Looking Back on the 1964 Montana Flood

Looking Back on the 1964 Montana Flood and Its Lessons for Today

A natural disaster in the state still haunts locals and reminds them of their ability to rebuild after destruction.
August 17, 2021
7 mins read

Gently floating down the Flathead River in Montana’s Glacier National Park offers a stunning 360-degree view of the mountains, pine trees and blue mountain sky. After cruising past what the park rangers call the “Bone Crusher” pass, smooth waters carry tourists toward an open swimming area where the river deepens. Dark and eerie memories trapped under the surface entrance those who lean over the edge of their rafts and gaze into the depths of the water. From the darkness, monstrous machinery peeks into view. This is the resting place of sunken train cars, ushered there by the 1964 Montana Flood.

The Storm Before the Storm

On June 7, 1964, the state of Montana experienced an intense rainstorm, which was the result of humidity from the Gulf of Mexico clashing with the frigid air from the north. The previous winter was a wet one, leaving snow-packed mountains. The collision of elements caused the area to receive one inch of rain every hour.

High water levels are not unusual in Montana. The state prepares for natural disasters like this from mid-May to mid-June every year during flooding season. These particular levels, however, were unprecedented.

The Liquid Destruction

On the morning of June 8, the water became so fierce that the waves charged over the Gibson Dam near Augusta, Montana, at a height of about 200 feet. All the towns and crops within 80 miles of the dam flooded. Approximately 128,700 tons of water rushed into the local communities at a rate of 50,000 feet per second.

On an average day before the flood, the water in this area of the river moved at a rate of about 700 feet of water per second. On June 8, 1964, however, it was reported that 8,300 cubic feet of water moved per second.

The water entered Glacier National Park, which hosted a railroad that had been there since 1913, known as the Great Northern Railway, and ran toward the Middle Fork of the Flathead River. The flood acted as a cruel lumberjack, chopping down pine trees throughout the park and thrusting them toward residential areas. These traveling trees served as an early evacuation warning to some of the families in the area. They were the first of approximately 5,500 people who were eventually evacuated.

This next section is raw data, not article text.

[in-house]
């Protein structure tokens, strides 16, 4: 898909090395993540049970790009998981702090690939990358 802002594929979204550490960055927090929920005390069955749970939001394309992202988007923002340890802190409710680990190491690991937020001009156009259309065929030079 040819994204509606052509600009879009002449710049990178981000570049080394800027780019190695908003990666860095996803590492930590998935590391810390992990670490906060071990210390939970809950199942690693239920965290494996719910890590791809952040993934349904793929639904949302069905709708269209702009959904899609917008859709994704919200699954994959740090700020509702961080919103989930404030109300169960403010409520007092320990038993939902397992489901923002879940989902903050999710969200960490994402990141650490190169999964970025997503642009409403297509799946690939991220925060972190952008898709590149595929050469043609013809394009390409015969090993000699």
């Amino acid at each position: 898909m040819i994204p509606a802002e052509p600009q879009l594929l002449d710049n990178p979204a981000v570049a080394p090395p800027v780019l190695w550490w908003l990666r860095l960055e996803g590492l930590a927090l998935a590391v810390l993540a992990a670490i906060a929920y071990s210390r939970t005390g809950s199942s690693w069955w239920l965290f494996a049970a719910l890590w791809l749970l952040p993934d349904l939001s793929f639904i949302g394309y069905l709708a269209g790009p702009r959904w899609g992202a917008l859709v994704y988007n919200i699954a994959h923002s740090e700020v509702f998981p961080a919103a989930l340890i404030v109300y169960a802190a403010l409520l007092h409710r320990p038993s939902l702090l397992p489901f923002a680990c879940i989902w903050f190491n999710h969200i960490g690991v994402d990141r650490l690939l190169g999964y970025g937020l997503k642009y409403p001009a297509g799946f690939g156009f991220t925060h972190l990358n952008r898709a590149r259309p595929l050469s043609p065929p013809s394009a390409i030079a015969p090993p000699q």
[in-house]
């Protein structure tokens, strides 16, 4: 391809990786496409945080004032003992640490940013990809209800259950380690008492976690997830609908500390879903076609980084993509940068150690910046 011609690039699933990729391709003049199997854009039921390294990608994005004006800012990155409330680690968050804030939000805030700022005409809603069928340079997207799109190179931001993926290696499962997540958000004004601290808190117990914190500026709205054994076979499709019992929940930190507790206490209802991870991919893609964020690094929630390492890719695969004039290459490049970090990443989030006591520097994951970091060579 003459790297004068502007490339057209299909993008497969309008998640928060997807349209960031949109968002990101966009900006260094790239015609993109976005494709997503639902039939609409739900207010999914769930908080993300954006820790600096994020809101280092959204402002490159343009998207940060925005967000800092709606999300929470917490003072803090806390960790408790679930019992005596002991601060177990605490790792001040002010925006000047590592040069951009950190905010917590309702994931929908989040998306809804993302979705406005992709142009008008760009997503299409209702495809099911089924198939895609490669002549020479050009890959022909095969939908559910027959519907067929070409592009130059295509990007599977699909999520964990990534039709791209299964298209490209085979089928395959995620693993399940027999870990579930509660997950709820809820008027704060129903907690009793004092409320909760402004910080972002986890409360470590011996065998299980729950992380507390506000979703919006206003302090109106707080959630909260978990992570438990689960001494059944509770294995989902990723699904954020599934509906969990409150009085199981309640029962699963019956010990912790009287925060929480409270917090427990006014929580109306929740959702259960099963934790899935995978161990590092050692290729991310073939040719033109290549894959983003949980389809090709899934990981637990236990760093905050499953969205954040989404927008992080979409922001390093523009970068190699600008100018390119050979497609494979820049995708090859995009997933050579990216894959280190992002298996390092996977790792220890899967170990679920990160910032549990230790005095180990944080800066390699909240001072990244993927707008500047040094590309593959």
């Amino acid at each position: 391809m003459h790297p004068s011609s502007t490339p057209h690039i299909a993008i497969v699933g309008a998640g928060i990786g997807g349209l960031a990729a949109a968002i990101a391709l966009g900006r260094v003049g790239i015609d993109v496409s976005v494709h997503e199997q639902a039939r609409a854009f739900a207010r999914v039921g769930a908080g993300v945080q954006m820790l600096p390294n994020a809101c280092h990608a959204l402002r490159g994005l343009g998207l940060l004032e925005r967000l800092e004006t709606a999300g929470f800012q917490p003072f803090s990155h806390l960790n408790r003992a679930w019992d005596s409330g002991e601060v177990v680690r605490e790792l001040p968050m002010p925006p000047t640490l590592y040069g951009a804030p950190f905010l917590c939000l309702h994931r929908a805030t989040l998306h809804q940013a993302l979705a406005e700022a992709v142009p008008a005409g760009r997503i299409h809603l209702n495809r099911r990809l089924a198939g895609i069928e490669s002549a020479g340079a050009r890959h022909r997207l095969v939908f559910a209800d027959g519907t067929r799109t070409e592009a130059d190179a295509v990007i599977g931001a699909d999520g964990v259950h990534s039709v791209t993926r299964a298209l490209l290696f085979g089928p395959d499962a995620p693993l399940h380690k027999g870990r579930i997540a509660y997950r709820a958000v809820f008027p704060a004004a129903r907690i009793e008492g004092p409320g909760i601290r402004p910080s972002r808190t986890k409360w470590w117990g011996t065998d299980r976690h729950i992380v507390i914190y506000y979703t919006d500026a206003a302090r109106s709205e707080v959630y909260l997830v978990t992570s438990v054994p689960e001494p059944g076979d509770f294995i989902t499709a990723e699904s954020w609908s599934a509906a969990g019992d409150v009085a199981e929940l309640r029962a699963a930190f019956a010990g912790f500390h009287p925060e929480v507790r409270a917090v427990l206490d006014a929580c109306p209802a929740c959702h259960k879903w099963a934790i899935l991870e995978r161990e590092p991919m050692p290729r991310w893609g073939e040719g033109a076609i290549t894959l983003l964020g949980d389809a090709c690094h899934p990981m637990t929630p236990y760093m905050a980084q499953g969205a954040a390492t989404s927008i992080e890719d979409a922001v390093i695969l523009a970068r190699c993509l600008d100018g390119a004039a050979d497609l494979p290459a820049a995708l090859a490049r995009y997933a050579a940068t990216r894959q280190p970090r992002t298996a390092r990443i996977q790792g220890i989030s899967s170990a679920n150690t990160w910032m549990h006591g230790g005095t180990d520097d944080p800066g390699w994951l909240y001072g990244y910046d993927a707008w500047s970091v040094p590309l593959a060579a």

The Flood’s Impact

The flood rose high above the tree line. It threw mud into the railway tunnel and destroyed 16 bridges as well as 66 miles of road.

The water didn’t just ruin landscape, however. Thirty-one people drowned, including tourists, Kalispell residents and people who lived on the Blackfoot Reservation. One hundred people were reported missing after the disaster, and 1,200 became homeless after hundreds of homes were wiped out. The vast majority of those displaced were Native American.

“Tragedy was to be found everywhere, but if any single segment of the population was hit and hit hardest, it was the Blackfeet Indians on the Reservation,” said Bob Norris, a radio announcer on KSEN.

In addition to those killed, missing and displaced, 350 people were injured.

After the flood rolled back and it was safe to return to the area, volunteers spent weeks searching both inland and near the water for the people they missed. One hundred people remained missing after the search parties stopped combing through the brush and scouting out the fields and riverbanks.

Nowadays, the government typically taxes U.S. citizens $2 billion a year just for flood relief. The tax comes during years when there are no major floods, though. The 1964 Montana Flood stole so much life, land and property, but during that same year, the government granted a total of just $62 million for recovery, according to the U.S. Geological Survey and Montana Department of Natural Resources and Conservation. In today’s currency, that would equate to $474 million.

In total, it took the Blackfoot tribe two years to restore their reservation to what it was before the disaster. Shortly after the flood, the tribe declared June 8 to be an annual day of remembrance and mourning for those lost to the 1964 Montana Flood. To this day, services are still held every year in a Native American museum to show respect.

Looking Back from 2021

Just as a forceful flood can cause long-lasting damage to a community, other elements can have the same effect.

In 1964, Montana suffered from a famous flood. But in 2021, the enemy to the safety of Montana locals is water’s rival: wildfires. In contrast to the desires of those alive during the 20th-century disaster in Montana, Kalispell and West Glacier occupants are praying for rain.

As of Aug. 10, at least 24 large, active wildfires are ravaging the state, with national attention on the Northern Rockies in western Montana. While locals receive pre-evacuation warnings and pack their belongings in cautious preparation, the danger serves as a reminder of what Montana went through in the past. But it also recalls the strength of the community to rebuild itself after destruction.

The Blackfoot tribe holds annual services to remember their loved ones who were lost in the flood. The train cars nested at the bottom of the Flathead River also serve as their own haunting memorial for anyone willing to stare into the river’s abyssal museum. In this way, the stories of those lost in the 1964 Montana Flood will not be forgotten.

Briana Byus, Biola University

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Briana Byus

Biola University
Journalism & Integrated Media

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